Hello Cleveland fan, how are you? Are you ready to again root for results that do not directly affect your team’s record?
It is not like you haven’t been here before, two-win football teams, the Brooklyn Nets and Jim Sorgi be damned.
Are you ready to bring that sort of compulsive scoreboard watching to Progressive Field? Of course you are, it’s all you know!
The Cleveland Indians are not a finished product. The Tribe probably will need another relief pitcher and a right-handed outfielder by at least the trade deadline. Should it get to that point, everyone from Chris Antonetti to you, loyal reader, will need results to prompt others as sellers.
Of course, the sellers’ market could benefit those directly competing with the Indians should they presumably be playing in mid-October. Who cares? This is about you.
Without further ado, here are your Major League Brooklyn Nets for the 2018 Cleveland Indians market watch.
The Orioles can lose plenty. Fangraphs currently projects Baltimore for 75 wins, which is not horrendous, but also bad enough for fifth in a loaded American League East.
The Orioles have plenty of pieces you should covet. The team would be borderline crazy not to create a bidding war for Manny Machado prior to July 31st, but it would probably behoove them to bring back as much as they can for fellow expiring contract Zach Britton as well.
Again, the Indians will almost assuredly not be able to acquire both unless they completely gut their farm system, which means one of them will be dealt to a competitor. It may benefit the Tribe that the Orioles may refuse to deal within the AL East, which is expected to produce at least two playoff teams.
Therein lies an issue in its own right, however. O’s General Manager Dan Duquette does not like trading his stars, no matter the situation, but has done so to great effect in two prior stops. While in Montreal in 1993, Duquette dealt Delino DeShields for Pedro Martinez, and pulled off another coup in Boston in 1997, sending Heathcliff Slocumb to Seattle for Derek Lowe and Jason Varitek.
Duquette was rumored to be keeping tabs on all of the top arms on the market this off-season to try and pair with Machado for one last run at the AL East, and wound up with Andrew Cashner and Chris Tillman.
Those could be decent reclamation projects, but probably not enough to eclipse the Yankees and/or Red Sox. It could be enough to potentially rally for the second wild card spot, though teams like the Angels and Twins could put that to bed early.
You, Indians fan, want the Orioles to lose early and often, sending Duquette on a prospect hunt. Of course, you want the Tribe front office to make serious offers for either player, or else this backfires in every case. This is an evergreen disclaimer.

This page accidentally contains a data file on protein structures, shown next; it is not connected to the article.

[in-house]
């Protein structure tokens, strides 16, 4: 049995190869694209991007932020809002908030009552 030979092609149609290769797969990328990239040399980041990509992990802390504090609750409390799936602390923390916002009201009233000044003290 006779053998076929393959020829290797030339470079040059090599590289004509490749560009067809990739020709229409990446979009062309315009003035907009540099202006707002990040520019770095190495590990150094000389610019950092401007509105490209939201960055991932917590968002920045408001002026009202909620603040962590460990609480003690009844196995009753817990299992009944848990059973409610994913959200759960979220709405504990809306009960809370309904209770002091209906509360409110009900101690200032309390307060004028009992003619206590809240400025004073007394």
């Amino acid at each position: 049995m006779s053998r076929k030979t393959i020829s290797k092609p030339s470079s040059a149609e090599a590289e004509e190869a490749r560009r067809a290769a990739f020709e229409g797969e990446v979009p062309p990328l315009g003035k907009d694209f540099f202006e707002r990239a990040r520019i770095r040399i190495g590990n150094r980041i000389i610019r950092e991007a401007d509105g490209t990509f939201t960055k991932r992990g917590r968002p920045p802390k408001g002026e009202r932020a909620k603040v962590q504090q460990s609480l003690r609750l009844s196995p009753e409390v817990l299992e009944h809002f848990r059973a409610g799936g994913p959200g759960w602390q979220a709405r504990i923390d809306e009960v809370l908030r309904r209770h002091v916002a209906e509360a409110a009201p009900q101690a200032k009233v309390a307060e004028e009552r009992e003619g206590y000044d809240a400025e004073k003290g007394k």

Brad Brach is not bad either. Adam Jones is a slightly (read: barely) above average hitter at 32, but should figure in as a corner outfielder only.
New York Mets
This one might hurt. Mickey Callaway is as much a part of this stage of Indians baseball than just about any involved, but he could be more so.
Mickey’s Mets have the talent to make a run at an NL Wild Card spot, but are currently projected at 81 wins in 2018. They also have a wealth of expiring relievers in A.J. Ramos, Jeurys Familia and Jerry Blevins.
All three of those names come with considerable issues. Ramos walks a ton of hitters, Familia is coming off of surgery from a blood clot in his shoulder, and Blevins is essentially just a lefty-specialist.
While none are sure-fire fixes, the Indians do not need someone like the aforementioned Britton. It would not be crazy for the trio of Zach McAllister, Nick Goody and Dan Otero to struggle overall in replacing Bryan Shaw.
If Danny Salazar winds up not being used/able to be used as a multi-inning guy, Ramos, Familia, and Brach had all generally been better than Shaw in 2014-2016.
As a 7th inning guy, any of those options could put the Tribe pen back on par with the best in baseball, if they’re not already there.
Remember that stuff about a right-handed outfielder? Forget that for just a second.
As a long shot, it is really fun to imagine the Indians, or any team for that matter, adding Charlie Blackmon headed into the homestretch. Unfortunately those chances are very, very minute.
The Rockies are coming off of a wild card appearance and just spent $106 million dollars on Shaw, Jake McGee and Wade Davis.
Colorado is projected to win 80 games, putting them behind the Cardinals, Giants and Diamondbacks in the NL Wild Card race. The Brewers could easily factor into that equation by making a run at Jake Arrieta.
Regardless, the Rox are likely to be in the mix for that wild card spot until well after August 1st, and will probably not sell their best player not named Nolan. If they lose a lot early, it may behoove them to deal Blackmon and/or 2B D.J. LeMahieu for MLB-ready talent to make another run in 2019.
Again, long shot.
San Francisco Giants
The Giants are projected to be in the mix for that NL Wild Card spot after splurging on veterans in Evan Longoria and Andrew McCutchen. Longoria is set to make beaucoup bucks until his career is circling the drain, but the latter is a righty-outfielder on an expiring deal who makes a ton of sense for a competitor.